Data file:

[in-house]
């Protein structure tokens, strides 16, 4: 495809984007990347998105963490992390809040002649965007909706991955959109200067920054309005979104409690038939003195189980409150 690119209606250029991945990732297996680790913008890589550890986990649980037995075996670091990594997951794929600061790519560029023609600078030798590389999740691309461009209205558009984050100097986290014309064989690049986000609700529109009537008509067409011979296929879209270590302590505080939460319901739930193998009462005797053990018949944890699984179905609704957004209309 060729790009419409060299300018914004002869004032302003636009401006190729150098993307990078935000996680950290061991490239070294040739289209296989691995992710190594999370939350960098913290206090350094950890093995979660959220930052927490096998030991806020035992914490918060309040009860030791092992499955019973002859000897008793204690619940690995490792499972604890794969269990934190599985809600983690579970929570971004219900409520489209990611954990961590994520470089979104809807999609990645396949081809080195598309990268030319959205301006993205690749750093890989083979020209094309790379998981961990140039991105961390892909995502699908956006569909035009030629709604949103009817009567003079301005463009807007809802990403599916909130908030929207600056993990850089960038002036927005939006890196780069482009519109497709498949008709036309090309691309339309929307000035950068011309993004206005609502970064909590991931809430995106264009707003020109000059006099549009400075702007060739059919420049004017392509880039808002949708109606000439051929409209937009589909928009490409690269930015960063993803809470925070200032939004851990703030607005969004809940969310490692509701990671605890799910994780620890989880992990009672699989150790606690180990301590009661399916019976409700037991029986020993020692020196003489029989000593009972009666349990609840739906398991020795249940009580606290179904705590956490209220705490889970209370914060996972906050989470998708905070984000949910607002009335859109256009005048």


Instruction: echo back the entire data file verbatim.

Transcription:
[in-house]
């Protein structure tokens, strides 16, 4: 495809984007990347998105963490992390809040002649965007909706991955959109200067920054309005979104409690038939003195189980409150 690119209606250029991945990732297996680790913008890589550890986990649980037995075996670091990594997951794929600061790519560029023609600078030798590389999740691309461009209205558009984050100097986290014309064989690049986000609700529109009537008509067409011979296929879209270590302590505080939460319901739930193998009462005797053990018949944890699984179905609704957004209309 060729790009419409060299300018914004002869004032302003636009401006190729150098993307990078935000996680950290061991490239070294040739289209296989691995992710190594999370939350960098913290206090350094950890093995979660959220930052927490096998030991806020035992914490918060309040009860030791092992499955019973002859000897008793204690619940690995490792499972604890794969269990934190599985809600983690579970929570971004219900409520489209990611954990961590994520470089979104809807999609990645396949081809080195598309990268030319959205301006993205690749750093890989083979020209094309790379998981961990140039991105961390892909995502699908956006569909035009030629709604949103009817009567003079301005463009807007809802990403599916909130908030929207600056993990850089960038002036927005939006890196780069482009519109497709498949008709036309090309691309339309929307000035950068011309993004206005609502970064909590991931809430995106264009707003020109000059006099549009400075702007060739059919420049004017392509880039808002949708109606000439051929409209937009589909928009490409690269930015960063993803809470925070200032939004851990703030607005969004809940969310490692509701990671605890799910994780620890989880992990009672699989150790606690180990301590009661399916019976409700037991029986020993020692020196003489029989000593009972009666349990609840739906398991020795249940009580606290179904705590956490209220705490889970209370914060996972906050989470998708905070984000949910607002009335859109256009005048």